To do what they do - to survive and thrive as my friend has done - is a pure triumph. We cheapen these things in our culture with our perpetual tabloid stories and Lifetime or Hallmark "disease of the week" movies - but these are quiet, epic heroes who are doing the impossible. I don't blame any of them for leaning on something that I don't believe in. In the past I've made the mistake of referring to their faith as "a crutch," but it really isn't that. A better analogy would be to compare it to weight training or long-distance running; rather than a prop to support them, it is conditioning for facing reality in the long term instead of the short, escapist bursts the rest of us can get away with.
Look again at the first verse of "It Is Well With My Soul" and tell me which is easier - to look objectively at yourself from the middle of your pain and simply "decide" to accept it, or to tell yourself something comforting and poetic that helps you move past it? Most healthy and otherwise happy people I know can't face the prospect of a vast, cold, empty Universe that doesn't care about them; how do you expect people under tremendous pressure to cope without giving that Universe a name (God) and convincing themselves that despite all evidence to the contrary, there is hope and love and joy in it?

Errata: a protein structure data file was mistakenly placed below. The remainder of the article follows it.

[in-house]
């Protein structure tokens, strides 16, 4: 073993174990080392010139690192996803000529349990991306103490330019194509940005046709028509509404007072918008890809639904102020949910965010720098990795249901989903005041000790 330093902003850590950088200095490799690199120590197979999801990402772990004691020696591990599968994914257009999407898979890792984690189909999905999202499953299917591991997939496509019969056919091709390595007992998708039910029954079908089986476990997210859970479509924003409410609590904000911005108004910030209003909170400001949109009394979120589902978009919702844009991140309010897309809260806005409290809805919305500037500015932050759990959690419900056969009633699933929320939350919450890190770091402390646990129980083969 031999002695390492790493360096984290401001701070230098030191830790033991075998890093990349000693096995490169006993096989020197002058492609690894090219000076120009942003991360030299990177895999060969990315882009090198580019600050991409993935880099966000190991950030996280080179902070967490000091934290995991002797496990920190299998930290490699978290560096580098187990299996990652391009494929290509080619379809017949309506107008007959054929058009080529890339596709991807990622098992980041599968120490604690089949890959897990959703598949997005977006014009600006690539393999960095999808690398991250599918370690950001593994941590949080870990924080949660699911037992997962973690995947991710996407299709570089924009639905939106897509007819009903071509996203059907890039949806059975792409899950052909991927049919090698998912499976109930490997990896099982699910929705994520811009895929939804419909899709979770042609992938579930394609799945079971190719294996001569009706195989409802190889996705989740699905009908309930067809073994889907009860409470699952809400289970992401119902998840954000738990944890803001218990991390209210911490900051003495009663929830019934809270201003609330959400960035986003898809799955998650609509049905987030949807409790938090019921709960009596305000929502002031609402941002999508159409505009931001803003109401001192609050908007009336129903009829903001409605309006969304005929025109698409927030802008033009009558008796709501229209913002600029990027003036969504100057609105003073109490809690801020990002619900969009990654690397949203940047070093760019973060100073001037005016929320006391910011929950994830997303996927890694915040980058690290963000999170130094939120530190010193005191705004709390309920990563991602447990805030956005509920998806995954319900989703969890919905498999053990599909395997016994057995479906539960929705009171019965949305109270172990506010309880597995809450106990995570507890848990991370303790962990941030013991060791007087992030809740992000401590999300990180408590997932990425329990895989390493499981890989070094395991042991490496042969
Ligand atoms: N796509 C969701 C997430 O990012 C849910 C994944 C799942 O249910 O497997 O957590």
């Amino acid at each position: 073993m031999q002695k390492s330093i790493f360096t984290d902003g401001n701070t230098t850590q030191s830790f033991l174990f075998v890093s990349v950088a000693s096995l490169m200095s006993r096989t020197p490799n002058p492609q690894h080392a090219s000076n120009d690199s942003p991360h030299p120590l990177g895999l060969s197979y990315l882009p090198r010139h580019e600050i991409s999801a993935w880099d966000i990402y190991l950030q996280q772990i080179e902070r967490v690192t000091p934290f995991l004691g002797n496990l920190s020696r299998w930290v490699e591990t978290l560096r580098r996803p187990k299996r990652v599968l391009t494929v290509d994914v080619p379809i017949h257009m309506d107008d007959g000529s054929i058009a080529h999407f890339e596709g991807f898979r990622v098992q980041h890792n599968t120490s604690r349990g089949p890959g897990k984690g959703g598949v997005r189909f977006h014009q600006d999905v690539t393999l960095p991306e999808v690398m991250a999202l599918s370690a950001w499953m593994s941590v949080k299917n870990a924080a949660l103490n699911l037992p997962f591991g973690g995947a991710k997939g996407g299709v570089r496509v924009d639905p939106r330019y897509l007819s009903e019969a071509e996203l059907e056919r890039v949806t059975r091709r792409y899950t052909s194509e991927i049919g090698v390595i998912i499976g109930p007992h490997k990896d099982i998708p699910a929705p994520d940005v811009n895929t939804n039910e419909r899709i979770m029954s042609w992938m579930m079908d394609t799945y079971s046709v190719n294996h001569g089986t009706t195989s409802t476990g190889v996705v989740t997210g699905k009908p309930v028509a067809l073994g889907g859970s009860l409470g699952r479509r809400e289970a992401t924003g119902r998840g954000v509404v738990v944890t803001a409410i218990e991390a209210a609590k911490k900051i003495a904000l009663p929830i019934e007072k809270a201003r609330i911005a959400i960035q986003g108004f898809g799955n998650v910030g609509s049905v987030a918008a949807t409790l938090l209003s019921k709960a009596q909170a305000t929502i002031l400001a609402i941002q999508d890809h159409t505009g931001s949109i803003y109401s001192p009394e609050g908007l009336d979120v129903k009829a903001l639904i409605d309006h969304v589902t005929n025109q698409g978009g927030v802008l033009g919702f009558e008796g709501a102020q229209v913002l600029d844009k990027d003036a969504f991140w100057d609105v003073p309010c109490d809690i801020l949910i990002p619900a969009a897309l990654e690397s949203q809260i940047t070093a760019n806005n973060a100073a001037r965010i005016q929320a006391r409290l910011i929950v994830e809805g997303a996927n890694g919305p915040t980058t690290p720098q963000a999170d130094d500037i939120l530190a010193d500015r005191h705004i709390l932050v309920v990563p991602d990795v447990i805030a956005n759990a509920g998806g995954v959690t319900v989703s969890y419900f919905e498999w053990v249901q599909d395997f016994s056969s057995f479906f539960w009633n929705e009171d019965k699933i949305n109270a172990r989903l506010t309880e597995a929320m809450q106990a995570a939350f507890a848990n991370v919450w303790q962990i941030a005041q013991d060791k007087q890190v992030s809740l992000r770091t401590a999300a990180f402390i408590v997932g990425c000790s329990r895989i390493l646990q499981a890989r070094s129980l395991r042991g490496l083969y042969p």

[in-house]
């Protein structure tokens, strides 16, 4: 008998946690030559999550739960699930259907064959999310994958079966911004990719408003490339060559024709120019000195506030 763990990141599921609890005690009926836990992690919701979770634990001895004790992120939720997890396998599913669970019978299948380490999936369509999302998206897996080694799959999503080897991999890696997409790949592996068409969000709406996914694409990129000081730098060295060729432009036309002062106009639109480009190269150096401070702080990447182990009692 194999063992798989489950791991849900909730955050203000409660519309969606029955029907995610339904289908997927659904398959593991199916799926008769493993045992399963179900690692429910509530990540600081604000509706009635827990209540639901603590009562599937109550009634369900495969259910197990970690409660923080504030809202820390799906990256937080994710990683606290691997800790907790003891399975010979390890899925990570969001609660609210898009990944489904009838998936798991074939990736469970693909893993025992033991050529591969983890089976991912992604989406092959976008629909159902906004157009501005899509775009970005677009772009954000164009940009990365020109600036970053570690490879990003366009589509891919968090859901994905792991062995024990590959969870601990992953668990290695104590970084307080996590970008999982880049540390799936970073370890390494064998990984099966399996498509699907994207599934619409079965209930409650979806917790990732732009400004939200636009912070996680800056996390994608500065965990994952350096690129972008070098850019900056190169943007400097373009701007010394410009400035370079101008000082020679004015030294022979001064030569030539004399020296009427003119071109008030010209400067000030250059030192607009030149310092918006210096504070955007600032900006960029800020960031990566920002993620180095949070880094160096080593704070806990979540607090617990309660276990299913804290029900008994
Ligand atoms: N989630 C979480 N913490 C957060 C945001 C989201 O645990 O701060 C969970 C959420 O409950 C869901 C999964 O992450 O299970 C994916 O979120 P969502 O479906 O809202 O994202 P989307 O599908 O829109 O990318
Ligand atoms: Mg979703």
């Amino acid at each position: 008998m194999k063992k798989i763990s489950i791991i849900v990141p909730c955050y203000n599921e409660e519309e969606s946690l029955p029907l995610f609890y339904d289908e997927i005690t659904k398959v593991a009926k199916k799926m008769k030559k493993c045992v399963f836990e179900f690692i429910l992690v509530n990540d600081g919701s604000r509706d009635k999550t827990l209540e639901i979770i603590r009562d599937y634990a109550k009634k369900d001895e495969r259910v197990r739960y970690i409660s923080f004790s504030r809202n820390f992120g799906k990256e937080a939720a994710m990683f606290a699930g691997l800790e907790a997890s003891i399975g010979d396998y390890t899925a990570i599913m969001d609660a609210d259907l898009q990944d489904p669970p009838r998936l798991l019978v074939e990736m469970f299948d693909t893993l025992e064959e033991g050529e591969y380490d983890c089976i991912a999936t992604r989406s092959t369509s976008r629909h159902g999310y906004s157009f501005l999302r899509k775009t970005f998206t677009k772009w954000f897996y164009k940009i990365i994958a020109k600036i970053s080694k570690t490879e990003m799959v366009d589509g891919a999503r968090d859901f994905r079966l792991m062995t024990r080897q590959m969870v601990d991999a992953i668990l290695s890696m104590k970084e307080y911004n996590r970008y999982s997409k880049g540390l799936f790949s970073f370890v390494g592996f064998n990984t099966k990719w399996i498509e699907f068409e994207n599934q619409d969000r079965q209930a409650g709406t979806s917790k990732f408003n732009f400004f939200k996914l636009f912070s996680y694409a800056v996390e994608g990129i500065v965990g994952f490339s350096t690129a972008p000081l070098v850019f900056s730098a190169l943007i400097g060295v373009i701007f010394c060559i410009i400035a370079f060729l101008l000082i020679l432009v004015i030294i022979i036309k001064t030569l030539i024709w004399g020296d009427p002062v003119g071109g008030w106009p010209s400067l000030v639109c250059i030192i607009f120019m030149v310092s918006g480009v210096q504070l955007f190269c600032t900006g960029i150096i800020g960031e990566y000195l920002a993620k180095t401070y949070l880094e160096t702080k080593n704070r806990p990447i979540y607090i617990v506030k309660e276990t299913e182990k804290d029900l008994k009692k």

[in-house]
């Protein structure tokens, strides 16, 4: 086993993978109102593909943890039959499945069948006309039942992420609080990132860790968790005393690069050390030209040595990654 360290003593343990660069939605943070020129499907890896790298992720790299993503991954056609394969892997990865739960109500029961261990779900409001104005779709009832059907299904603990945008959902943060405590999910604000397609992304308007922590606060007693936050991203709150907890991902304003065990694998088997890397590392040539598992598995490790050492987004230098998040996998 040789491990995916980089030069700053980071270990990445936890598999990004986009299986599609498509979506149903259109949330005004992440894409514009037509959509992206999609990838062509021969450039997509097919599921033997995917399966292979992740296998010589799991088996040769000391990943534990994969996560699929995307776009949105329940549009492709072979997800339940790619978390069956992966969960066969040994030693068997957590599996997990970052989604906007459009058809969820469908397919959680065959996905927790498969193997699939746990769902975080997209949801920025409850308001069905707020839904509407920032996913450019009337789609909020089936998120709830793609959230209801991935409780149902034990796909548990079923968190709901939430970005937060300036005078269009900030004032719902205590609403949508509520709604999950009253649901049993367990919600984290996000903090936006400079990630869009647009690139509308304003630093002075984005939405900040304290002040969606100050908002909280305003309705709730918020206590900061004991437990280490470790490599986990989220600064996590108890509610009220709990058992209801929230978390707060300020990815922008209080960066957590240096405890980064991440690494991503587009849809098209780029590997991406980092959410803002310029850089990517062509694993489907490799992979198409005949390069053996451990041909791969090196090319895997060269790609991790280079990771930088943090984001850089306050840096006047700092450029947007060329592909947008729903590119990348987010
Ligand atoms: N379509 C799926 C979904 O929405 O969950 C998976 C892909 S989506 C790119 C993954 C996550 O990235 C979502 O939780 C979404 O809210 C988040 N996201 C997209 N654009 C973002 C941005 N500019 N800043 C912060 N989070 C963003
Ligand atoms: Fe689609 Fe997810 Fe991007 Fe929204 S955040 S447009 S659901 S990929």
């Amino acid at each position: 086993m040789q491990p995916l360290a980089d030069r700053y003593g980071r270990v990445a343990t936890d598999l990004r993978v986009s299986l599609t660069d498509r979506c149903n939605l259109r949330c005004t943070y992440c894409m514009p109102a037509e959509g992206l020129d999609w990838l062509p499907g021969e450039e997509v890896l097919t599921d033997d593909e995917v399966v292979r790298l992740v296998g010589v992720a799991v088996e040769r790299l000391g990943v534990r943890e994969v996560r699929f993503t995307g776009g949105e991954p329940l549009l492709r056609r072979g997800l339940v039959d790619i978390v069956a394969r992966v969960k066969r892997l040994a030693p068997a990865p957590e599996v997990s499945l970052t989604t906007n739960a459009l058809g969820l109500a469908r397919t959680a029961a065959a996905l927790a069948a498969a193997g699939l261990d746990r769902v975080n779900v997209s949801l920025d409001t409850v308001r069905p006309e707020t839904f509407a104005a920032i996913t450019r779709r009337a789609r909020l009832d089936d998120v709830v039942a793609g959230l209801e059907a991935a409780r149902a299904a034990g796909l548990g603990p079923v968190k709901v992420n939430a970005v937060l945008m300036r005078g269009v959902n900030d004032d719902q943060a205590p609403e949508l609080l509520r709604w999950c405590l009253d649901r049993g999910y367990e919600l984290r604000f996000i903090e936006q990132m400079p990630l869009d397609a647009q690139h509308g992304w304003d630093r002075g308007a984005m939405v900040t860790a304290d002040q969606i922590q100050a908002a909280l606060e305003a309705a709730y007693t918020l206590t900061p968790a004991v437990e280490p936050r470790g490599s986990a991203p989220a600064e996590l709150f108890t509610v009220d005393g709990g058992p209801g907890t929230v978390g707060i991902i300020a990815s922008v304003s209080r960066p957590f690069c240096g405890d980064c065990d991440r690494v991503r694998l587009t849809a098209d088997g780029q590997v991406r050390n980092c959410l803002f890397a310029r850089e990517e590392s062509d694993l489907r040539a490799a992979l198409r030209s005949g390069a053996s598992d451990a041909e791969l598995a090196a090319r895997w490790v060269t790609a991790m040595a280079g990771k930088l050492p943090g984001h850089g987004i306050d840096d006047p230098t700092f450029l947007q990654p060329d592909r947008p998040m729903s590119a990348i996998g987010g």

There is - but it's hard to see unless you work at it.
So, no - I don't balk at all when people need to draw strength from these ideas, and I don't think it would be helpful or kind to "correct" them when they tell me (and affirm to themselves) that it came from Jesus or God - or the Magic Feather they clutch in their trunk. The truth is that wherever they think they're getting that strength, it's coming from within themselves - and being humans, it is an amazingly deep well. (Doctor Who says so all the time!) So why am I angry at the pastor for playing into this helpful world of hopeful poetry?
My own break with Faith came when I realized what a logical cheat God was. Well, not God, but those speaking on His behalf. (Poetic construct that I believe Him to be, none of my anger is really ever directed at "Him" anyway.) Those pastors love to tell us that everything good comes from Him, and is solely to His credit. Without Him, we are not capable of anything at all. And what about all of our failures and sins etc.? That's all on us. Me, specifically. Or you.